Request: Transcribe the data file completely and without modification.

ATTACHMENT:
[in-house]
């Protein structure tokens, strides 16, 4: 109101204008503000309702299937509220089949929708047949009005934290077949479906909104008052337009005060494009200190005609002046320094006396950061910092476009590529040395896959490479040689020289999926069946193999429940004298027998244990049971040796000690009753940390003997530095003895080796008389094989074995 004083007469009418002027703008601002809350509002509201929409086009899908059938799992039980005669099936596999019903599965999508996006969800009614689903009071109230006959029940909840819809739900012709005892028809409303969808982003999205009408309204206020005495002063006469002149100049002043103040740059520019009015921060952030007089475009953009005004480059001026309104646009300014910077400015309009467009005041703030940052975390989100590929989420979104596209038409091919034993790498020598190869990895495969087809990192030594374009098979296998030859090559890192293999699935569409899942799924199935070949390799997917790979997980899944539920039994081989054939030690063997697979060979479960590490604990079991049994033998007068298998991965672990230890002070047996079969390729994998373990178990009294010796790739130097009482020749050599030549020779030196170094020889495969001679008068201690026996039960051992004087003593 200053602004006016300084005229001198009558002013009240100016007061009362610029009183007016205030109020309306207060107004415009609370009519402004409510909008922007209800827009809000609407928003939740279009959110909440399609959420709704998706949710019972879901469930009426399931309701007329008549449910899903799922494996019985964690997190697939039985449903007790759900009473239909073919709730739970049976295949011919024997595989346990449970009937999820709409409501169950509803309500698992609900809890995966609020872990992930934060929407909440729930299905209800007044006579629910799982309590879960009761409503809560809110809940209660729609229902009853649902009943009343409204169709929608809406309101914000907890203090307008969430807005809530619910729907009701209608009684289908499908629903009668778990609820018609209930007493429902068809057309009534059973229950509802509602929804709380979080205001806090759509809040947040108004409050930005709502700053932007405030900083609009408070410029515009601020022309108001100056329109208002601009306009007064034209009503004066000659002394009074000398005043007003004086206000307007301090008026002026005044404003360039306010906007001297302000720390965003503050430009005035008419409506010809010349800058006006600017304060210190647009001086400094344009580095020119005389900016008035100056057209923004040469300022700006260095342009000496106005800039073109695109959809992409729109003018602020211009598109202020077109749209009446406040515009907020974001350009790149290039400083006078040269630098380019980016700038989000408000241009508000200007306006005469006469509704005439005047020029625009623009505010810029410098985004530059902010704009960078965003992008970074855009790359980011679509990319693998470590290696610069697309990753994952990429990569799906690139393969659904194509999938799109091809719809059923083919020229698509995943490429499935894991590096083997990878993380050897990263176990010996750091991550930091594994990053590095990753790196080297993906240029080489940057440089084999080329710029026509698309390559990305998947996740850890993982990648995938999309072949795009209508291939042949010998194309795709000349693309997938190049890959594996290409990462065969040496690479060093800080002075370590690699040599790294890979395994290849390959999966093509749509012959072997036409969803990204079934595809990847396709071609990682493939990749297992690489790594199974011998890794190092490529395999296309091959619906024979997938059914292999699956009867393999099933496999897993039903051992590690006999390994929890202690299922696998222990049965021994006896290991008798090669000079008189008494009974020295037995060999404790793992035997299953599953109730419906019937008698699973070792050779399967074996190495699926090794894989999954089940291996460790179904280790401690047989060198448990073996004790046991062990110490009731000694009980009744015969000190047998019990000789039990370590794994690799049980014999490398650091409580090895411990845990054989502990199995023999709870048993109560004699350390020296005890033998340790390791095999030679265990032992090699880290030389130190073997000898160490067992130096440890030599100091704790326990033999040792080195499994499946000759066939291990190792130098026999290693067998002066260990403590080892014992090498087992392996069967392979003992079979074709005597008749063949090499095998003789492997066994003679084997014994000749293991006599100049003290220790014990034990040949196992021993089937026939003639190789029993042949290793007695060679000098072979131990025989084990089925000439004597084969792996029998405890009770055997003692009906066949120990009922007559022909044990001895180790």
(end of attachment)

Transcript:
[in-house]
């Protein structure tokens, strides 16, 4: 109101204008503000309702299937509220089949929708047949009005934290077949479906909104008052337009005060494009200190005609002046320094006396950061910092476009590529040395896959490479040689020289999926069946193999429940004298027998244990049971040796000690009753940390003997530095003895080796008389094989074995 004083007469009418002027703008601002809350509002509201929409086009899908059938799992039980005669099936596999019903599965999508996006969800009614689903009071109230006959029940909840819809739900012709005892028809409303969808982003999205009408309204206020005495002063006469002149100049002043103040740059520019009015921060952030007089475009953009005004480059001026309104646009300014910077400015309009467009005041703030940052975390989100590929989420979104596209038409091919034993790498020598190869990895495969087809990192030594374009098979296998030859090559890192293999699935569409899942799924199935070949390799997917790979997980899944539920039994081989054939030690063997697979060979479960590490604990079991049994033998007068298998991965672990230890002070047996079969390729994998373990178990009294010796790739130097009482020749050599030549020779030196170094020889495969001679008068201690026996039960051992004087003593 200053602004006016300084005229001198009558002013009240100016007061009362610029009183007016205030109020309306207060107004415009609370009519402004409510909008922007209800827009809000609407928003939740279009959110909440399609959420709704998706949710019972879901469930009426399931309701007329008549449910899903799922494996019985964690997190697939039985449903007790759900009473239909073919709730739970049976295949011919024997595989346990449970009937999820709409409501169950509803309500698992609900809890995966609020872990992930934060929407909440729930299905209800007044006579629910799982309590879960009761409503809560809110809940209660729609229902009853649902009943009343409204169709929608809406309101914000907890203090307008969430807005809530619910729907009701209608009684289908499908629903009668778990609820018609209930007493429902068809057309009534059973229950509802509602929804709380979080205001806090759509809040947040108004409050930005709502700053932007405030900083609009408070410029515009601020022309108001100056329109208002601009306009007064034209009503004066000659002394009074000398005043007003004086206000307007301090008026002026005044404003360039306010906007001297302000720390965003503050430009005035008419409506010809010349800058006006600017304060210190647009001086400094344009580095020119005389900016008035100056057209923004040469300022700006260095342009000496106005800039073109695109959809992409729109003018602020211009598109202020077109749209009446406040515009907020974001350009790149290039400083006078040269630098380019980016700038989000408000241009508000200007306006005469006469509704005439005047020029625009623009505010810029410098985004530059902010704009960078965003992008970074855009790359980011679509990319693998470590290696610069697309990753994952990429990569799906690139393969659904194509999938799109091809719809059923083919020229698509995943490429499935894991590096083997990878993380050897990263176990010996750091991550930091594994990053590095990753790196080297993906240029080489940057440089084999080329710029026509698309390559990305998947996740850890993982990648995938999309072949795009209508291939042949010998194309795709000349693309997938190049890959594996290409990462065969040496690479060093800080002075370590690699040599790294890979395994290849390959999966093509749509012959072997036409969803990204079934595809990847396709071609990682493939990749297992690489790594199974011998890794190092490529395999296309091959619906024979997938059914292999699956009867393999099933496999897993039903051992590690006999390994929890202690299922696998222990049965021994006896290991008798090669000079008189008494009974020295037995060999404790793992035997299953599953109730419906019937008698699973070792050779399967074996190495699926090794894989999954089940291996460790179904280790401690047989060198448990073996004790046991062990110490009731000694009980009744015969000190047998019990000789039990370590794994690799049980014999490398650091409580090895411990845990054989502990199995023999709870048993109560004699350390020296005890033998340790390791095999030679265990032992090699880290030389130190073997000898160490067992130096440890030599100091704790326990033999040792080195499994499946000759066939291990190792130098026999290693067998002066260990403590080892014992090498087992392996069967392979003992079979074709005597008749063949090499095998003789492997066994003679084997014994000749293991006599100049003290220790014990034990040949196992021993089937026939003639190789029993042949290793007695060679000098072979131990025989084990089925000439004597084969792996029998405890009770055997003692009906066949120990009922007559022909044990001895180790």